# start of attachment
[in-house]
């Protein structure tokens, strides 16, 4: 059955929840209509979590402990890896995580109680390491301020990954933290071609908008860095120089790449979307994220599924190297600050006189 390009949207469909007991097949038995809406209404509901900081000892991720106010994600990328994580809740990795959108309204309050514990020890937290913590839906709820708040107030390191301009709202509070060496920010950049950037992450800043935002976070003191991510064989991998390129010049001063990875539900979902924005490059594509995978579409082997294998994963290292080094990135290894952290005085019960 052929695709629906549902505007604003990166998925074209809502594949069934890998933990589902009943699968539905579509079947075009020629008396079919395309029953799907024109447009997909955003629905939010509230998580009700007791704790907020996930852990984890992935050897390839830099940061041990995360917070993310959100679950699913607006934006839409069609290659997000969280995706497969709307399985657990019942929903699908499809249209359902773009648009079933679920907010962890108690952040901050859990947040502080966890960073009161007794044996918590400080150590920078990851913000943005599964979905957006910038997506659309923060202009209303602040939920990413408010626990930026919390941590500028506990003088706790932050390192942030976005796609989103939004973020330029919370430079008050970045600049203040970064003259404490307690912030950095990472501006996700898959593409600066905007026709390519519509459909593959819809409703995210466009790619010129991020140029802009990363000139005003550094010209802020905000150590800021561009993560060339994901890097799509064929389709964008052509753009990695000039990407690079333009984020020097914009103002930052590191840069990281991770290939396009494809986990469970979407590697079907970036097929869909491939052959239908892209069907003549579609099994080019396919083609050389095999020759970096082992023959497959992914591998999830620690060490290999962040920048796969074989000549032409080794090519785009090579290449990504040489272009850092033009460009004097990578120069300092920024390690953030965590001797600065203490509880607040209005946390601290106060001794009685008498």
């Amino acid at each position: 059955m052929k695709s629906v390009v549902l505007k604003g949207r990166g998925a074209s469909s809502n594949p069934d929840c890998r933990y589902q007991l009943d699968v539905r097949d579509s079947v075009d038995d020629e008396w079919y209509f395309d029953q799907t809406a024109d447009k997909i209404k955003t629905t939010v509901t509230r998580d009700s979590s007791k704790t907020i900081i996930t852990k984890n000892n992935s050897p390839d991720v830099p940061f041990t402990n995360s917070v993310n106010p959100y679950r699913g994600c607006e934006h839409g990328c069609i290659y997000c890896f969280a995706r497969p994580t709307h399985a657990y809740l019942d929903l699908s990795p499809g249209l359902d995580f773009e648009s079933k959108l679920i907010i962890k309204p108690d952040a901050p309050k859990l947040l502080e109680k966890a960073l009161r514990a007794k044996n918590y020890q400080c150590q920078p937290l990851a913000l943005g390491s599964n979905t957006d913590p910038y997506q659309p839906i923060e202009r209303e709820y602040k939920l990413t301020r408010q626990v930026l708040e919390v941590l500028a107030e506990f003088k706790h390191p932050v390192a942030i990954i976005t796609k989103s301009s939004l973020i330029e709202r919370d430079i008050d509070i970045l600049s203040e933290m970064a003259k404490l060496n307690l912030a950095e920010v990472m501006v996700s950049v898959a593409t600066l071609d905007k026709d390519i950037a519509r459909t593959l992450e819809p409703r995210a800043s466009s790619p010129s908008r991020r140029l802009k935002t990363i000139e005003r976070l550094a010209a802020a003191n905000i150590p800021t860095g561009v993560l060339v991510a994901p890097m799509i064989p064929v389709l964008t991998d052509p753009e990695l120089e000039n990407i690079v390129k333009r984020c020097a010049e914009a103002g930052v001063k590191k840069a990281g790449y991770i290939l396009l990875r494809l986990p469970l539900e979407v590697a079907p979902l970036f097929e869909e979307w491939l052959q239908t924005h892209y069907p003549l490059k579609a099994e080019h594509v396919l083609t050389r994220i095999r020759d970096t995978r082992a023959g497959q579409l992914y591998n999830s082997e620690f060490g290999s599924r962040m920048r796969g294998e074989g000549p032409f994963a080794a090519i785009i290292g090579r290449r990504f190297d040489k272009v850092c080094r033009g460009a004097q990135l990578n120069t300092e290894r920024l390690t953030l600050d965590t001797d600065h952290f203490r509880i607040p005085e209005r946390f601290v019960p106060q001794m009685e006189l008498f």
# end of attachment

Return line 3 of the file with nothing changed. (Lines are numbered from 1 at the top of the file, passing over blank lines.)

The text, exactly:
């Amino acid at each position: 059955m052929k695709s629906v390009v549902l505007k604003g949207r990166g998925a074209s469909s809502n594949p069934d929840c890998r933990y589902q007991l009943d699968v539905r097949d579509s079947v075009d038995d020629e008396w079919y209509f395309d029953q799907t809406a024109d447009k997909i209404k955003t629905t939010v509901t509230r998580d009700s979590s007791k704790t907020i900081i996930t852990k984890n000892n992935s050897p390839d991720v830099p940061f041990t402990n995360s917070v993310n106010p959100y679950r699913g994600c607006e934006h839409g990328c069609i290659y997000c890896f969280a995706r497969p994580t709307h399985a657990y809740l019942d929903l699908s990795p499809g249209l359902d995580f773009e648009s079933k959108l679920i907010i962890k309204p108690d952040a901050p309050k859990l947040l502080e109680k966890a960073l009161r514990a007794k044996n918590y020890q400080c150590q920078p937290l990851a913000l943005g390491s599964n979905t957006d913590p910038y997506q659309p839906i923060e202009r209303e709820y602040k939920l990413t301020r408010q626990v930026l708040e919390v941590l500028a107030e506990f003088k706790h390191p932050v390192a942030i990954i976005t796609k989103s301009s939004l973020i330029e709202r919370d430079i008050d509070i970045l600049s203040e933290m970064a003259k404490l060496n307690l912030a950095e920010v990472m501006v996700s950049v898959a593409t600066l071609d905007k026709d390519i950037a519509r459909t593959l992450e819809p409703r995210a800043s466009s790619p010129s908008r991020r140029l802009k935002t990363i000139e005003r976070l550094a010209a802020a003191n905000i150590p800021t860095g561009v993560l060339v991510a994901p890097m799509i064989p064929v389709l964008t991998d052509p753009e990695l120089e000039n990407i690079v390129k333009r984020c020097a010049e914009a103002g930052v001063k590191k840069a990281g790449y991770i290939l396009l990875r494809l986990p469970l539900e979407v590697a079907p979902l970036f097929e869909e979307w491939l052959q239908t924005h892209y069907p003549l490059k579609a099994e080019h594509v396919l083609t050389r994220i095999r020759d970096t995978r082992a023959g497959q579409l992914y591998n999830s082997e620690f060490g290999s599924r962040m920048r796969g294998e074989g000549p032409f994963a080794a090519i785009i290292g090579r290449r990504f190297d040489k272009v850092c080094r033009g460009a004097q990135l990578n120069t300092e290894r920024l390690t953030l600050d965590t001797d600065h952290f203490r509880i607040p005085e209005r946390f601290v019960p106060q001794m009685e006189l008498f």